First step is to loosen those things from the floor. Hopefully you can massage enough slack in the tubes and wires to allow moving them around a little.
Next is to break out the old wood. I like to use a reciprocating saw with a hook-tip blade to make plunge cuts into wood. The same could be done with a hand saw of the right size. Break up the wood with a chisel (or screwdriver) if a saw isn't an option. With this technique you can make cuts leading away from the holes in the wood and remove the wood in pieces. Basically you're extending the round hole until it reaches an edge of the board. Then the pipe isn't captive in a closed hole anymore.
Some of these Sawzall blades have the hook style tip I'm referring to (first and fifth from the left, and the one at the bottom).
Fitting new wood in is a bit of a trick, but it's more or less the reverse: take a solid sheet, make holes in the right places, then make cuts that cross the holes so that you can fit the wood into place in two or more pieces.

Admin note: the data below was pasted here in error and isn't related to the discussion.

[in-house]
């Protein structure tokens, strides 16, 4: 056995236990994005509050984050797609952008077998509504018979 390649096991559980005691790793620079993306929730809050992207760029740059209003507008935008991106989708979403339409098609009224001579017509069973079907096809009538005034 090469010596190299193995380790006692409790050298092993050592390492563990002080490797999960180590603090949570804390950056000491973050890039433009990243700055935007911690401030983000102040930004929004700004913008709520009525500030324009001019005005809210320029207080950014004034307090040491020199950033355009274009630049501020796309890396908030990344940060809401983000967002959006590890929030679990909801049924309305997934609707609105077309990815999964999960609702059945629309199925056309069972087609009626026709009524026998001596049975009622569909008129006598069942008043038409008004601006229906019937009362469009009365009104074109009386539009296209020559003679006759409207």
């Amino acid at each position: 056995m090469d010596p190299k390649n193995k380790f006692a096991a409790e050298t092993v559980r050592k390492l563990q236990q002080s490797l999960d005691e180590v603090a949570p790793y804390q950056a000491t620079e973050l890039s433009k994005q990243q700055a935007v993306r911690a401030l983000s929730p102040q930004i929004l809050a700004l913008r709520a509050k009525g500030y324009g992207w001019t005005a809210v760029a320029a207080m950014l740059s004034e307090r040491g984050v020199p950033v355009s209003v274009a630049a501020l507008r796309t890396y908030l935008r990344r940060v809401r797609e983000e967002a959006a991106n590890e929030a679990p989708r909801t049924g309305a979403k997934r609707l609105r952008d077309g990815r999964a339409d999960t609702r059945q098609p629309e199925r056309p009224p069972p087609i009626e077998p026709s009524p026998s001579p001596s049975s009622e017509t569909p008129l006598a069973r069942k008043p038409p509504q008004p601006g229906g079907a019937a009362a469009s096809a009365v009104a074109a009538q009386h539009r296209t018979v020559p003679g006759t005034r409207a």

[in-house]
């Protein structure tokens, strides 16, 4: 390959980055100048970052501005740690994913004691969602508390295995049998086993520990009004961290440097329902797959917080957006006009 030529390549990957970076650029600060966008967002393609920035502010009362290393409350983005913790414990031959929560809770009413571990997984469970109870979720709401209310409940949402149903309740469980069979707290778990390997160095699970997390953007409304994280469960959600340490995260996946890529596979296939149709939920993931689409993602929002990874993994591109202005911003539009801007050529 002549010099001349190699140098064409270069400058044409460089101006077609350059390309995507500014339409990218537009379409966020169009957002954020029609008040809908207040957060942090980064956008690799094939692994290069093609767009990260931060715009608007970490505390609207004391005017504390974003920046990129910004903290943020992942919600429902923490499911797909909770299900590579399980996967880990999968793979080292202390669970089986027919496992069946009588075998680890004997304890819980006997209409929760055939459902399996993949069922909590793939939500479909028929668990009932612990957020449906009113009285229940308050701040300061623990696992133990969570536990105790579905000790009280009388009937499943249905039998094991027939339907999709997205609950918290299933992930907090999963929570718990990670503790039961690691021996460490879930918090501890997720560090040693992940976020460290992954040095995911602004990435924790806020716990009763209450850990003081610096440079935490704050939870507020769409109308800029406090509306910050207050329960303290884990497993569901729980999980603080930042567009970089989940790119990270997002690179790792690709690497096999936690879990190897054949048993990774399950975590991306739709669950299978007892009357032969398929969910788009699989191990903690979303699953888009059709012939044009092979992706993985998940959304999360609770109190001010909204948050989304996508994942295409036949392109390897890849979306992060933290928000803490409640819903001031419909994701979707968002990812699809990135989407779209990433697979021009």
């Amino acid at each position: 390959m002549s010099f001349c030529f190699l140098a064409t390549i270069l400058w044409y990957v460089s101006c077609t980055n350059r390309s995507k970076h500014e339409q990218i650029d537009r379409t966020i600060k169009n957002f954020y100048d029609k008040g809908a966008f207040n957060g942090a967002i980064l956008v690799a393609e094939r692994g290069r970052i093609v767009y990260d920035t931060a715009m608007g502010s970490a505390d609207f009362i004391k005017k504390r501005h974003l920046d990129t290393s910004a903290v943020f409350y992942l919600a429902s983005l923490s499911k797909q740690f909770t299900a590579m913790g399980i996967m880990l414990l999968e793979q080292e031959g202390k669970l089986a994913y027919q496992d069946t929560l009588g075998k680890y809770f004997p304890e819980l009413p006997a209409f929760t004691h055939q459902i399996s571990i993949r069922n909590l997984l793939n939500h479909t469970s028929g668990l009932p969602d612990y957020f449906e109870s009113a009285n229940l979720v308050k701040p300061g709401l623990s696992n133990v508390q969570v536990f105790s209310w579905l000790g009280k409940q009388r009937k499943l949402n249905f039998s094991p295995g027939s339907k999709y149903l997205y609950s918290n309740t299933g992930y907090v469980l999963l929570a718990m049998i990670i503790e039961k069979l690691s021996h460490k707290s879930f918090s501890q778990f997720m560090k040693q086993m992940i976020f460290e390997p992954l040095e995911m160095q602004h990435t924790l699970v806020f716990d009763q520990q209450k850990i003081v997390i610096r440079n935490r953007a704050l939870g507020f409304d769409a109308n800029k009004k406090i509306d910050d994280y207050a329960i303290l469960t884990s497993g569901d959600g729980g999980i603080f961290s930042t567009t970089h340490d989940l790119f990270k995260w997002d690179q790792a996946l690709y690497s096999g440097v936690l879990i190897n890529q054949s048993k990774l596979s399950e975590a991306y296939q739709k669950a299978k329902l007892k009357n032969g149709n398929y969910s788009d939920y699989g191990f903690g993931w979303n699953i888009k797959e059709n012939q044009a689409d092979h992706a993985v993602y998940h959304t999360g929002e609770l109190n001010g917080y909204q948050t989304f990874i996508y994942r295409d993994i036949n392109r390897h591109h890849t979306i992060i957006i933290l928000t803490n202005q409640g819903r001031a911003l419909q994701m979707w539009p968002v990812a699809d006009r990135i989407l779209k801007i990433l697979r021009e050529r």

It can help to make a template of cheap material and transfer the pattern onto good wood when the template fits right. Cardboard and heavy paper are great materials. A roll of the brown or red builder's paper or rosin paper for protecting floors is perfect: cheap, rugged, and easy to manipulate with a knife or scissors. Keep in mind that templates can be made in many pieces and taped together: they don't have to look pretty, or even turn out perfect on the first try.